[Kevin Fodor] shares his method of reading multiple inputs on one pin of a microcontroller. The analog to digital convert function of the microcontroller is used to read a potentiometer but with some careful calculations a resistor network can be built into the circuit that provides a unique voltage value for each button pushed. The only real drawback is that the system cannot read multiple button presses at the same time. Theoretically up to ten momentary push buttons can be used but [Kevin] estimates that only four plus the potentiometer will work reliably.
Here’s two input devices you can easily build with materials you already have on hand.
To the left, [John] built a 3×3 keypad matrix from paper and tinfoil. The rows and columns are made up of strips of tin foil on the front and back layers of paper. The layers are separated by spongy double-stick tape. A ‘keypress’ results when the gap between the conductors is compressed with your finger.
In much the same way, [Dave Fletcher] built a touch potentiometer. He made two resistance plates by scribbling pencil lead on sheets of paper. When the two plates face each other, separated by the same type of foam tape as before, they can be pressed together to form a circuit with a variable resistance. This results in a crude version of the SparkFun softpot.
[Julien] let us know about his ProtoDeck. A MIDIBOX based controller for Ableton Live using a Big Max for live patch interface.
One thing that we have seen is less and less hacks for are MIDIbox projects. It is no wonder, considering now a days we have touch screen and multiple other interfaces and sound creation tools – MIDI almost seems like a dying art.
The ProtoDeck uses 87 pots, 90 buttons, and 81 RGB LEDs all controlled by 2 PIC 18F4620s. [Julien] says his main goals where to have lots of color and buttons. We think he succeeded.
[Aggaz] added 16 potentiometers to his Arduinome.The Arduinome is a monome clone based around the Arduino as a microprocessor. We seen some Arduinome builds in the past but [Aggaz’s] work augments the physical interface.
Potentiometers used in circuit bending allow for manipulation of the sounds coming out of the circuits. In this case the pots are connected to the microcontroller instead of the sound generation circuitry which means you can do whatever you want with them depending on how creative you are with the code. So far he’s just starting to get the new set of interfaces to play nicely over the serial connection. This could end up being quite popular as it only requires the addition of a multiplexer IC, the potentiometers, and the knobs.
[NeZoomie] built an RGB mood lamp as his first electronics project. He certainly hit it out of the park with this one, ending up with a design so clean it could be a commercial product. The controller is an Arduino board (further proof that this is a fantastic entry-level platform) that interfaces with 8 RGB LEDs. He’s built an enclosure out of thick polypropylene that does a great job of diffusing the light and adding a stylish look. The control system features a rotary potentiometer from SparkFun and what he calls a tilt-potentiometer of his own design after drawing inspiration from Hack a Day.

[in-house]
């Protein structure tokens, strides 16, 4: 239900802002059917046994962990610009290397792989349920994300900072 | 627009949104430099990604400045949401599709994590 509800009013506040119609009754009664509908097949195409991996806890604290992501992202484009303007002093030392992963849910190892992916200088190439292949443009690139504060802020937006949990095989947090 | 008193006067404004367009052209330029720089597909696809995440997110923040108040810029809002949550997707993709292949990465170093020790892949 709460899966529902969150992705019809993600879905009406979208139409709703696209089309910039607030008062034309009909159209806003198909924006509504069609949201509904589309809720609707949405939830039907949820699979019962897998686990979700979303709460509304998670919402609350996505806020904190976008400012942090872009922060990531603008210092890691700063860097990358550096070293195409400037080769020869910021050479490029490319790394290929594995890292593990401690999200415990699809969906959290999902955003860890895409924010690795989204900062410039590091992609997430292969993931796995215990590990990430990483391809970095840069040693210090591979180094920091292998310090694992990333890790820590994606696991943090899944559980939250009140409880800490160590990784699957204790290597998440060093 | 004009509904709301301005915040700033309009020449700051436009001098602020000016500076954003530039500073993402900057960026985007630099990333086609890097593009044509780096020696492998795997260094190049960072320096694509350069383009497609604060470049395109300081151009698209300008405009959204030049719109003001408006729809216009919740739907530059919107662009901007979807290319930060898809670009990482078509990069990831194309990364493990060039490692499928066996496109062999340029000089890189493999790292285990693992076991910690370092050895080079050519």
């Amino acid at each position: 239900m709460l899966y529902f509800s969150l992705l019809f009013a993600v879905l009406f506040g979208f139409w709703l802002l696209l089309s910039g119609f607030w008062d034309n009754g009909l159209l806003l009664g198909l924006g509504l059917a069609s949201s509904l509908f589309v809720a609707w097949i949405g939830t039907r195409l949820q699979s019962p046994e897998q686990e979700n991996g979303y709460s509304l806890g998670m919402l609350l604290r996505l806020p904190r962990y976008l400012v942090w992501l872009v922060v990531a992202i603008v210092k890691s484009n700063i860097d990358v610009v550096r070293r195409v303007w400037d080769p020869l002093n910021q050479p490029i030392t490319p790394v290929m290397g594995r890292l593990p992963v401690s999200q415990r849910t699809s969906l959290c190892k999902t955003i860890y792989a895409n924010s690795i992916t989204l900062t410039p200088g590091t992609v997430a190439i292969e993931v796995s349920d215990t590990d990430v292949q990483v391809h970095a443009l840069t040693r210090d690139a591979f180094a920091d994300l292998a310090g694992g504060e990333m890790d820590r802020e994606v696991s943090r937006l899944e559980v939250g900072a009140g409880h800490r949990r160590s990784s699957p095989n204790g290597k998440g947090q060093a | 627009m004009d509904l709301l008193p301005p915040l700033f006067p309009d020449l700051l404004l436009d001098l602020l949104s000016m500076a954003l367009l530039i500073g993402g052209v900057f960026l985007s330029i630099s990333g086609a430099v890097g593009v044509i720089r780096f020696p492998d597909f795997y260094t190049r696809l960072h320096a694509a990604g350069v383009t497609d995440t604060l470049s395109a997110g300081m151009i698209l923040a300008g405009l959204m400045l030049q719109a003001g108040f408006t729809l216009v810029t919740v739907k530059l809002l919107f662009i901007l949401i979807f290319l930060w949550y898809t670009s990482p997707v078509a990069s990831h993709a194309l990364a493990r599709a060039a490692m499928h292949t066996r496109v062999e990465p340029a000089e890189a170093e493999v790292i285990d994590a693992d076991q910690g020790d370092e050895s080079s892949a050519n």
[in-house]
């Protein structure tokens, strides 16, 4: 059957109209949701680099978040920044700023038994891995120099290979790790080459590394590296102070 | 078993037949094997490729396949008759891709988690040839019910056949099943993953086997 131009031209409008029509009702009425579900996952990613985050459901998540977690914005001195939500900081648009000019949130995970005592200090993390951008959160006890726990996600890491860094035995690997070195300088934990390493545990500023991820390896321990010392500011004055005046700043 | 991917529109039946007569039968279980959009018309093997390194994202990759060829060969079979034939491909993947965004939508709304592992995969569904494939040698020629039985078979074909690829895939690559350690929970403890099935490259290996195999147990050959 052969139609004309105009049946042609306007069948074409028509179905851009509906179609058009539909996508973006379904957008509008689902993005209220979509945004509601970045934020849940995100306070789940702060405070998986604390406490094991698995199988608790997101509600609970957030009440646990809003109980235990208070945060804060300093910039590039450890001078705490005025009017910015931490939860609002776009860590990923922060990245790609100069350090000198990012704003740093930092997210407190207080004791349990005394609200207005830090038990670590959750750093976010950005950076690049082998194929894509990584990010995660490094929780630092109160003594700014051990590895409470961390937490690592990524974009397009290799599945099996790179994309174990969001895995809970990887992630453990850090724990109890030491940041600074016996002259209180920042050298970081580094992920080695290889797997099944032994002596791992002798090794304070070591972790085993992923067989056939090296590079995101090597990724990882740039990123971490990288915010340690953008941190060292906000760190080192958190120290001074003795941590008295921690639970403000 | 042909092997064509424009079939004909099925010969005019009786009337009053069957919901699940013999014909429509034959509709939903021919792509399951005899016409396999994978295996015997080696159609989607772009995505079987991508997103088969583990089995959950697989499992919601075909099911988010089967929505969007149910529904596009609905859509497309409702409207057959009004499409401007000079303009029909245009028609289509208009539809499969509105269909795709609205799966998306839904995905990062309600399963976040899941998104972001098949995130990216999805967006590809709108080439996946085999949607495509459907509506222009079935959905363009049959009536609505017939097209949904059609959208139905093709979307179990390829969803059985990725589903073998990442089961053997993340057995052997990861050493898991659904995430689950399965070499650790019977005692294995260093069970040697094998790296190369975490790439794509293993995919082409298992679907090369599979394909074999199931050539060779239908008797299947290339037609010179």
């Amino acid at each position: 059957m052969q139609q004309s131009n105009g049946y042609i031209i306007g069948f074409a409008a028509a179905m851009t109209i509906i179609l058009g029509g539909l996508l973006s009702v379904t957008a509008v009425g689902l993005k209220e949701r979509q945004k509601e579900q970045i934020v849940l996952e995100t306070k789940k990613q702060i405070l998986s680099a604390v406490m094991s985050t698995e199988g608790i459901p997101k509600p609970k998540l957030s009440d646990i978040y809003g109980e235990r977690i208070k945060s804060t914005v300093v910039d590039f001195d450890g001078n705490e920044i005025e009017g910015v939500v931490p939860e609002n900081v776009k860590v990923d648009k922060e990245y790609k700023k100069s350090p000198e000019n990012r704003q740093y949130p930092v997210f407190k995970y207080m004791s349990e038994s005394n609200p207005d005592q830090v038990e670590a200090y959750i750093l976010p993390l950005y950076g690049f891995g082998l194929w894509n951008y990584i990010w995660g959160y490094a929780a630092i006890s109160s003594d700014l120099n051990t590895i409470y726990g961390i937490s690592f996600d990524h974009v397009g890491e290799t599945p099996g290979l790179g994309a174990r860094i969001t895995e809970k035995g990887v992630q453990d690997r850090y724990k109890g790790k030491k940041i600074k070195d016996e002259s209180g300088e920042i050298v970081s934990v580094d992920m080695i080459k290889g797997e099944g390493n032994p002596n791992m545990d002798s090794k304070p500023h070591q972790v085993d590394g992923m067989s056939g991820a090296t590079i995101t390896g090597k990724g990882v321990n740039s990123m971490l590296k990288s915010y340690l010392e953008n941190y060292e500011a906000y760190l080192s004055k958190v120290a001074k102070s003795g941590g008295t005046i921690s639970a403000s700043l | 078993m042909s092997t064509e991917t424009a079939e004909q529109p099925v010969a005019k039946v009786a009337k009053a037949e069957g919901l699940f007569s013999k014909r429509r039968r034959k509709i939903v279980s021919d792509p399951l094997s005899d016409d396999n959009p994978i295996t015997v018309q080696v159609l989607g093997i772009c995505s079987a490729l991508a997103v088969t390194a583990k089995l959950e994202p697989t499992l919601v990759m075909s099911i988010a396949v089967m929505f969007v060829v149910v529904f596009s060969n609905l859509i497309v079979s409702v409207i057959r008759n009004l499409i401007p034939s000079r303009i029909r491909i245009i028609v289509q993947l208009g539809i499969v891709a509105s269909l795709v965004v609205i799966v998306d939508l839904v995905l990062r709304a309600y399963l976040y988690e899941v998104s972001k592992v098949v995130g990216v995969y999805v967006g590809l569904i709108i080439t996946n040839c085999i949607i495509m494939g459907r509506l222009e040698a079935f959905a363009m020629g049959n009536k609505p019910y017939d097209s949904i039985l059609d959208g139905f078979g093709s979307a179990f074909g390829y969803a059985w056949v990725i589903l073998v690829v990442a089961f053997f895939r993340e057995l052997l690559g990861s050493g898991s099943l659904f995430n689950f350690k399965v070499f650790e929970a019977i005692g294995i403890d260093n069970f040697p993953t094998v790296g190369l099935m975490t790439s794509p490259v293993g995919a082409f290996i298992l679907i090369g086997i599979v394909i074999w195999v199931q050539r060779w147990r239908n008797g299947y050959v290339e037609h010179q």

Blinky things are fun and that’s why we see a lot of mood lamps around here. Take a look at the video after the break and if you’ve got the parts, give this one a try!
Continue reading “DIY mood lamp looks store-bought”
In an effort to simplify his interface, [danwagoner] cobbled together this push potentiometer. It utilizes a potentiometer mounted directly above a push button with a spring mounted around it. This way the user has only one item to deal with. They can twist the knob and press down on it to push the button. We love seeing people come up with ways of creating their own items instead of buying something. This was fairly inventive and reminds us of the LED buttons we saw back in January. Great job [danwagoner].
Robot enthusiast [Vitalijus Rodnovas] built this rig to allow a humanoid robot to mimic his own body movements in real time. [Rodonovas] refers to his man-machine interface as a “master-slave suit,” but elsewhere this is often called a waldo after a prescient 1942 [Robert Heinlein] novella. This project page is slight on details and is mostly written in his native Lithuanian, but the pictures speak volumes, and with a little help from Google Translate we can learn the essential facts: The robot itself is a commercially-available kit, the Kondo KHR-1HV from Japan. The custom-built harness uses a collection of surplus Soviet-era military potentiometers (acquired on eBay) to read the positions of his elbows and shoulders, then an ATmega8-based interface board translates these readings into motion commands sent to the robot’s onboard controller. Some additional notes and code can be found on the RoboSavvy Forum.
Does it work? Just watch. His grin as the video progresses is infectious!
Hack a Day has previously covered other Waldos, but this latest deserves style points for its lightweight simplicity.